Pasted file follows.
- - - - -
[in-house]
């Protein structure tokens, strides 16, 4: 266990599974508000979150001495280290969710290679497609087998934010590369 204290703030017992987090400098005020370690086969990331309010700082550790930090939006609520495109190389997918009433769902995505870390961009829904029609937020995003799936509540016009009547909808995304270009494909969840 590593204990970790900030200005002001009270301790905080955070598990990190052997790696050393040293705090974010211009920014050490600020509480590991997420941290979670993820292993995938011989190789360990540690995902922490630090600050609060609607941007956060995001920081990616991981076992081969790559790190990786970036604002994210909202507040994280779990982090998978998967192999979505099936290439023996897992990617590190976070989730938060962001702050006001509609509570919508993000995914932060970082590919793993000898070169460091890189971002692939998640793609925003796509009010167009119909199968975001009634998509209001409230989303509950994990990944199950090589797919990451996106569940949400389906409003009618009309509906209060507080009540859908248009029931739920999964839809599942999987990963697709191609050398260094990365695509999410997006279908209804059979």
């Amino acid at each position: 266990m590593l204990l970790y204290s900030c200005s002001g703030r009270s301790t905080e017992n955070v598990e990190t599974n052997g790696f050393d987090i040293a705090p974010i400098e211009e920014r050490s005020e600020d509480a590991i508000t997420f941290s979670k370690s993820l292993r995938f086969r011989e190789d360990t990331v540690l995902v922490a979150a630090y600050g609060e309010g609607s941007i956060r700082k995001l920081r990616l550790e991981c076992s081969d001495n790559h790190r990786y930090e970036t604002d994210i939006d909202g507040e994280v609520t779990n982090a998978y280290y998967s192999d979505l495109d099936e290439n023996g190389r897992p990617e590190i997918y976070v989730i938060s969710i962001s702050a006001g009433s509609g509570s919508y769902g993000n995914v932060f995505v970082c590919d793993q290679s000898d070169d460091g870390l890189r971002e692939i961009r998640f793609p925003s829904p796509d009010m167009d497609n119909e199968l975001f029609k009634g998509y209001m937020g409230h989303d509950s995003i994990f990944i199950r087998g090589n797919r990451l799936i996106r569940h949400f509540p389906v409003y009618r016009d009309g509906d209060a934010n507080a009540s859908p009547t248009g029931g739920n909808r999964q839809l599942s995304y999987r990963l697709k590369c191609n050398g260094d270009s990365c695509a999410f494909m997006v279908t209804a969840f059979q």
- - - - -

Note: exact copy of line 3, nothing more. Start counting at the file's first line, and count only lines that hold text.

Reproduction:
């Amino acid at each position: 266990m590593l204990l970790y204290s900030c200005s002001g703030r009270s301790t905080e017992n955070v598990e990190t599974n052997g790696f050393d987090i040293a705090p974010i400098e211009e920014r050490s005020e600020d509480a590991i508000t997420f941290s979670k370690s993820l292993r995938f086969r011989e190789d360990t990331v540690l995902v922490a979150a630090y600050g609060e309010g609607s941007i956060r700082k995001l920081r990616l550790e991981c076992s081969d001495n790559h790190r990786y930090e970036t604002d994210i939006d909202g507040e994280v609520t779990n982090a998978y280290y998967s192999d979505l495109d099936e290439n023996g190389r897992p990617e590190i997918y976070v989730i938060s969710i962001s702050a006001g009433s509609g509570s919508y769902g993000n995914v932060f995505v970082c590919d793993q290679s000898d070169d460091g870390l890189r971002e692939i961009r998640f793609p925003s829904p796509d009010m167009d497609n119909e199968l975001f029609k009634g998509y209001m937020g409230h989303d509950s995003i994990f990944i199950r087998g090589n797919r990451l799936i996106r569940h949400f509540p389906v409003y009618r016009d009309g509906d209060a934010n507080a009540s859908p009547t248009g029931g739920n909808r999964q839809l599942s995304y999987r990963l697709k590369c191609n050398g260094d270009s990365c695509a999410f494909m997006v279908t209804a969840f059979q």